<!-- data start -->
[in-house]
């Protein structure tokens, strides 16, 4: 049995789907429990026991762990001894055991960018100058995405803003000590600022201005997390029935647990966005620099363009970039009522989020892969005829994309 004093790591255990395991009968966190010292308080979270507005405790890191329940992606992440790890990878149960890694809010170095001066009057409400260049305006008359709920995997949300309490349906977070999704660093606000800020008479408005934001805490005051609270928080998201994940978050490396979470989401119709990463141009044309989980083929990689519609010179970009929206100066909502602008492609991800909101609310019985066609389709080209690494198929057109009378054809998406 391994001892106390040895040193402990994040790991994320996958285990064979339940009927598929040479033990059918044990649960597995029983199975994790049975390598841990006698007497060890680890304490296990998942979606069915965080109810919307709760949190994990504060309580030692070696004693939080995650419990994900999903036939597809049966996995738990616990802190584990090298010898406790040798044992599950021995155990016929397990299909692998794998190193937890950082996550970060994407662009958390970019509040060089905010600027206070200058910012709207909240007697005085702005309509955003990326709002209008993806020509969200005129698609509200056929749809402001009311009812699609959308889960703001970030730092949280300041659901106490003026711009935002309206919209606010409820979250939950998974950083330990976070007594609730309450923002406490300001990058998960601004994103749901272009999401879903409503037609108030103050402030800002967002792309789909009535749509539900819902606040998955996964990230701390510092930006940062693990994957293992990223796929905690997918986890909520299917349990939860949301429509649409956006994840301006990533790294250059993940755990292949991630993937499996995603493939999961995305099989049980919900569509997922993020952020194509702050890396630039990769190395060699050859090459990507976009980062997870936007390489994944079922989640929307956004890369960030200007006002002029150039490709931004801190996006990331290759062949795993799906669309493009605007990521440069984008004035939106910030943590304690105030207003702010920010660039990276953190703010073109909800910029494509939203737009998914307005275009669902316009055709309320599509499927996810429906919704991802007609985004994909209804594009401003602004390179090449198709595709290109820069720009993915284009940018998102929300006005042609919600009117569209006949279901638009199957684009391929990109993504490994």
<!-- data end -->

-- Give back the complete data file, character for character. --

[in-house]
């Protein structure tokens, strides 16, 4: 049995789907429990026991762990001894055991960018100058995405803003000590600022201005997390029935647990966005620099363009970039009522989020892969005829994309 004093790591255990395991009968966190010292308080979270507005405790890191329940992606992440790890990878149960890694809010170095001066009057409400260049305006008359709920995997949300309490349906977070999704660093606000800020008479408005934001805490005051609270928080998201994940978050490396979470989401119709990463141009044309989980083929990689519609010179970009929206100066909502602008492609991800909101609310019985066609389709080209690494198929057109009378054809998406 391994001892106390040895040193402990994040790991994320996958285990064979339940009927598929040479033990059918044990649960597995029983199975994790049975390598841990006698007497060890680890304490296990998942979606069915965080109810919307709760949190994990504060309580030692070696004693939080995650419990994900999903036939597809049966996995738990616990802190584990090298010898406790040798044992599950021995155990016929397990299909692998794998190193937890950082996550970060994407662009958390970019509040060089905010600027206070200058910012709207909240007697005085702005309509955003990326709002209008993806020509969200005129698609509200056929749809402001009311009812699609959308889960703001970030730092949280300041659901106490003026711009935002309206919209606010409820979250939950998974950083330990976070007594609730309450923002406490300001990058998960601004994103749901272009999401879903409503037609108030103050402030800002967002792309789909009535749509539900819902606040998955996964990230701390510092930006940062693990994957293992990223796929905690997918986890909520299917349990939860949301429509649409956006994840301006990533790294250059993940755990292949991630993937499996995603493939999961995305099989049980919900569509997922993020952020194509702050890396630039990769190395060699050859090459990507976009980062997870936007390489994944079922989640929307956004890369960030200007006002002029150039490709931004801190996006990331290759062949795993799906669309493009605007990521440069984008004035939106910030943590304690105030207003702010920010660039990276953190703010073109909800910029494509939203737009998914307005275009669902316009055709309320599509499927996810429906919704991802007609985004994909209804594009401003602004390179090449198709595709290109820069720009993915284009940018998102929300006005042609919600009117569209006949279901638009199957684009391929990109993504490994």